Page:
Christina Howard

I always had a love for animals. Growing up in rural New Jersey, I spent every moment I could at a local stable mucking stalls, grooming horses, and riding. I started out taking lessons and soon ended up with two horses of my own. My desire to provide top-notch care to them inspired me to learn more about veterinary medicine, and, by age 12, I had quite a collection of veterinary textbooks and magazines. Whenever our veterinarian visited, I asked him all sorts of questions about what I read and he patiently answered every single one of them. His huge wealth of knowledge and ability to positively impact my horse’s well-being inspired me to pursue veterinary medicine as my lifelong career. 
 
Once I decided veterinary medicine was my desired profession, I sought out any animal experience I could find. In high school and college, I spent time at a mixed animal veterinary practice and worked at numerous horse farms. I even spent two months at a sea turtle rehabilitation center in Athens, Greece. After attending veterinary school at North Carolina State University and completing an internship at the University of Pennsylvania’s New Bolton Center, my husband and I relocated to the Pacific Northwest where I worked for several years as an equine ambulatory veterinarian. I also became certified in veterinary acupuncture and chiropractic care, expanding the level of care I can offer to my clients and patients. 
 
As a veterinarian, I have the privilege of walking into other people’s homes and lives and helping them make important decisions about their family member. I love being a veterinarian because, by sharing my knowledge with owners, I positively impact the bond between my clients and their four-legged family members. I particularly love geriatric medicine because there is nothing more satisfying than having a positive impact on helping these patients. And while I love so many aspects of veterinary medicine, I often find that the most meaningful appointments are those in which an owner has to say goodbye to their best friend and confidant. 
 
Now, as a member of Lap of Love, I help families enrich the lives of their older pet, and, when the time comes, help them pass peacefully at home surrounded by those who love them the most.  
 
When I am not helping pets and their families, I spend my free time traveling and hiking around the Pacific Northwest with my husband, Chris. I also spent time riding Sampson, a lovely warmblood gelding at a local eventing barn.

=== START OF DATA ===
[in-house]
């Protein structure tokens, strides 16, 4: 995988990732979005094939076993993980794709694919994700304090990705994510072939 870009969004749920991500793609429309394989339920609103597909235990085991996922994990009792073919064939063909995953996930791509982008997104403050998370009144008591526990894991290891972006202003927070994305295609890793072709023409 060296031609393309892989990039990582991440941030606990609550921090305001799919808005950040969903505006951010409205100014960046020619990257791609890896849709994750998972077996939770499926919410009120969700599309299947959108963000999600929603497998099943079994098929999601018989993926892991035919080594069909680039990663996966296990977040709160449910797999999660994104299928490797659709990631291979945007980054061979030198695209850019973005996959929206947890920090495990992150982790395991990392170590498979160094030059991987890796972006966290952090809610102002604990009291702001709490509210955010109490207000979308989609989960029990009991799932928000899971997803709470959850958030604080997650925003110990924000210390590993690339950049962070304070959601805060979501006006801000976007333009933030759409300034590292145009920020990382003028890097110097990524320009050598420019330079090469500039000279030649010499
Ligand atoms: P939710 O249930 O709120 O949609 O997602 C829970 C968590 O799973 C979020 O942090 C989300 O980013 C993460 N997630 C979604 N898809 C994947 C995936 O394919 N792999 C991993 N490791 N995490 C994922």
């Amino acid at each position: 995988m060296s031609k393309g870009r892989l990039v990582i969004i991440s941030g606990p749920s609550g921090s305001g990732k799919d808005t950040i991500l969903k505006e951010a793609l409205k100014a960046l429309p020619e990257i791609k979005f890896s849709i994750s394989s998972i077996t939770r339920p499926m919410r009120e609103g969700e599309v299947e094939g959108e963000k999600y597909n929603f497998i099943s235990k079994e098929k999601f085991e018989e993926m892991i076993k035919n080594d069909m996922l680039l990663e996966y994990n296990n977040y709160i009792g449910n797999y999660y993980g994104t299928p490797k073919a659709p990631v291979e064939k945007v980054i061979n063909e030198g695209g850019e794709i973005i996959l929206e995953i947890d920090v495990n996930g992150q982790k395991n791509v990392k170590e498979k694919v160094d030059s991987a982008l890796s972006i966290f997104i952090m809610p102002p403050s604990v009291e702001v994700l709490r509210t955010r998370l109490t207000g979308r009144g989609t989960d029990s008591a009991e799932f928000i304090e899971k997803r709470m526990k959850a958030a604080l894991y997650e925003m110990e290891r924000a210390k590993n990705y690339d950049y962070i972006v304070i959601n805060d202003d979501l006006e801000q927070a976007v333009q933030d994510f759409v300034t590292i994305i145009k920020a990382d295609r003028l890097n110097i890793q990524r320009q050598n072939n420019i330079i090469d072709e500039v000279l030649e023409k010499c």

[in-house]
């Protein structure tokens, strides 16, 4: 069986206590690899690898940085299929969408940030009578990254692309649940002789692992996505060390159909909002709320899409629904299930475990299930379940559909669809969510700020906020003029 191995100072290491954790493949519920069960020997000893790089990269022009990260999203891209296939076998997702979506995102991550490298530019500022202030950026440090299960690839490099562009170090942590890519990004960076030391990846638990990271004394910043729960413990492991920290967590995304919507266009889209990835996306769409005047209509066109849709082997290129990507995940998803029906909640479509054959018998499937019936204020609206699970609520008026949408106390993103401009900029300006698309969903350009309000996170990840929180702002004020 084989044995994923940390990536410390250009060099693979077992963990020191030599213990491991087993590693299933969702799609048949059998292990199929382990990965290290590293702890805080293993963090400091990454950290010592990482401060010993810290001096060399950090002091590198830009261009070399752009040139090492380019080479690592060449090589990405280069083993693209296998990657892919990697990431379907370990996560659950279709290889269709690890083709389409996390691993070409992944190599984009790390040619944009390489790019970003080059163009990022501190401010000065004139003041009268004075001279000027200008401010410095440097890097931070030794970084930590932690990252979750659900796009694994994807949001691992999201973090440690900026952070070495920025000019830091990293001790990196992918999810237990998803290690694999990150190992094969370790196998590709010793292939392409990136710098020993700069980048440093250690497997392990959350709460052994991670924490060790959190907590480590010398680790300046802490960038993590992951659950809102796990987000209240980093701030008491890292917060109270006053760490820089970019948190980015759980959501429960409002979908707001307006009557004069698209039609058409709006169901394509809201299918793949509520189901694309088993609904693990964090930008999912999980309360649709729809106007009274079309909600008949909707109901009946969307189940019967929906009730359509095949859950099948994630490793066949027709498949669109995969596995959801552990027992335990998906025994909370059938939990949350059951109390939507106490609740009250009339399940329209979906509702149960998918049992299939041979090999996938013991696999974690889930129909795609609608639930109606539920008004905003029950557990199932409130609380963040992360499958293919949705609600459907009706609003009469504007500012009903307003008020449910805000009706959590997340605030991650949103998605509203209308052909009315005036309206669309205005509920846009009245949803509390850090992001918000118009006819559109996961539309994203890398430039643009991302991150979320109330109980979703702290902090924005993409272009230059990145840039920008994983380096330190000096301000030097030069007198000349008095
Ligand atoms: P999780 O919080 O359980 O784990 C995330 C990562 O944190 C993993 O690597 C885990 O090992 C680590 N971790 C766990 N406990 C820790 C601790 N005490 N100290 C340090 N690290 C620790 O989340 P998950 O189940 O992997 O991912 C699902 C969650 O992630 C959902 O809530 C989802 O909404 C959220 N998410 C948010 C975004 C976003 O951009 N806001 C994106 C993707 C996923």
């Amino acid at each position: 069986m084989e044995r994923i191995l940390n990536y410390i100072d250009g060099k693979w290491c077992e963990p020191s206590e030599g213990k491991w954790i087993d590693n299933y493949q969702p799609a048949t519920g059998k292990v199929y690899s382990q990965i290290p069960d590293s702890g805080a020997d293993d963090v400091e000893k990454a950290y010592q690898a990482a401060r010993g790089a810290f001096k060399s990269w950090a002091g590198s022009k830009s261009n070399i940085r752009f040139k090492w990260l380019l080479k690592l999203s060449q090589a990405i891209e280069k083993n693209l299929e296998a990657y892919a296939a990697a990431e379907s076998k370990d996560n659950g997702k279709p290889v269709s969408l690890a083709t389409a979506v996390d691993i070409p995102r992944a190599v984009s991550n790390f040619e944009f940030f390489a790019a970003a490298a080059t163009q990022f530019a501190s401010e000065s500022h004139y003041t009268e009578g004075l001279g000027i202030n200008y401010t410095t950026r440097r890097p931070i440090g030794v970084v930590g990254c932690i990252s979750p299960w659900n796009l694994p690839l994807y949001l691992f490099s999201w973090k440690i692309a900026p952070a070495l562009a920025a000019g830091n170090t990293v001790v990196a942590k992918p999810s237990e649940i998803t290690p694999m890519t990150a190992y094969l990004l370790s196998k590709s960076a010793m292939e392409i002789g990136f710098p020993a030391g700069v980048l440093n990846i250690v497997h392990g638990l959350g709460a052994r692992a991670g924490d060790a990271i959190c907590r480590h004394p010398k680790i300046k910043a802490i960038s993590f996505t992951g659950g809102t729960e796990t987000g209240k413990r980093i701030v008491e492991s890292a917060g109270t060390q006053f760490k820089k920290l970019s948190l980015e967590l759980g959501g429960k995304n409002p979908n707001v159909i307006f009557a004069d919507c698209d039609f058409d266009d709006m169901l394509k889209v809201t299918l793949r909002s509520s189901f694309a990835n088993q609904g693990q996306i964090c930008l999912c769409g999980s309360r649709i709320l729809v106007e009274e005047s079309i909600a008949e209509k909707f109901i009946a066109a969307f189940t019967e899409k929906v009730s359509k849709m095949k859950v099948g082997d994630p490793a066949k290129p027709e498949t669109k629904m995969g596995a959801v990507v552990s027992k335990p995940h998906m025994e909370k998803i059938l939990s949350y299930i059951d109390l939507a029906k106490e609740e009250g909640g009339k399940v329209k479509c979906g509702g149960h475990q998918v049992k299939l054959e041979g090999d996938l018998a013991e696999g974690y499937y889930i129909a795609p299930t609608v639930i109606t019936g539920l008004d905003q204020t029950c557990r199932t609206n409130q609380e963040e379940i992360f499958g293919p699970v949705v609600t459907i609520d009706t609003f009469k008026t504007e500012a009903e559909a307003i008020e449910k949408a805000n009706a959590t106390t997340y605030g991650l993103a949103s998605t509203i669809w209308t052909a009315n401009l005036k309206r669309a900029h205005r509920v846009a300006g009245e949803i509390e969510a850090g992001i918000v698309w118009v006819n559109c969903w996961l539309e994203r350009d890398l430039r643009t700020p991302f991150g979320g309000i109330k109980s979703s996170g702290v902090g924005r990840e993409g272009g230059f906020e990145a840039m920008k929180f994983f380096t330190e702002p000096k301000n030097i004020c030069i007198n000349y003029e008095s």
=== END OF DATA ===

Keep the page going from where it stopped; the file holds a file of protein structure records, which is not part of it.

Ashleigh Rhoades

I was raised in Phoenix, Arizona with my dogs, cats, guinea pigs, snakes and even a rat here and there.  As long as I can remember, I have loved animals and needed them to be a part of my life. Even though Phoenix was a large city, we were very close to the desert environment which meant different types of wildlife animals.  Helping wildlife animals in need also became a big part of my childhood and helped drive me toward a career with animals.

However, that career didn’t start in veterinary medicine. I spent a lot of time working with zoo animals and wildlife before deciding that being a veterinarian was my calling.  I attended the University of Florida College of Veterinary Medicine in hopes of one day becoming a wildlife veterinarian.  However, during my internship working with cats and dogs, I was reminded of how important our household pets can be. Every animal in the world is special, but our pets are a huge part of our FAMILY.

The hardest part starting out in the veterinary profession was the thought of putting an animal to sleep.  I quickly learned that this task was not a burden, but a gift.  As an emergency veterinarian for many years, I have had the privilege of helping lots of animals and this includes helping end an animal’s suffering in the last moments of their life.  The struggle to make the tough decision in the final moments will always be the hardest part of the human animal bond.  It is not something that gets easier with time and it is my honor to be able to help families say goodbye when this time comes.

Hannah Moloney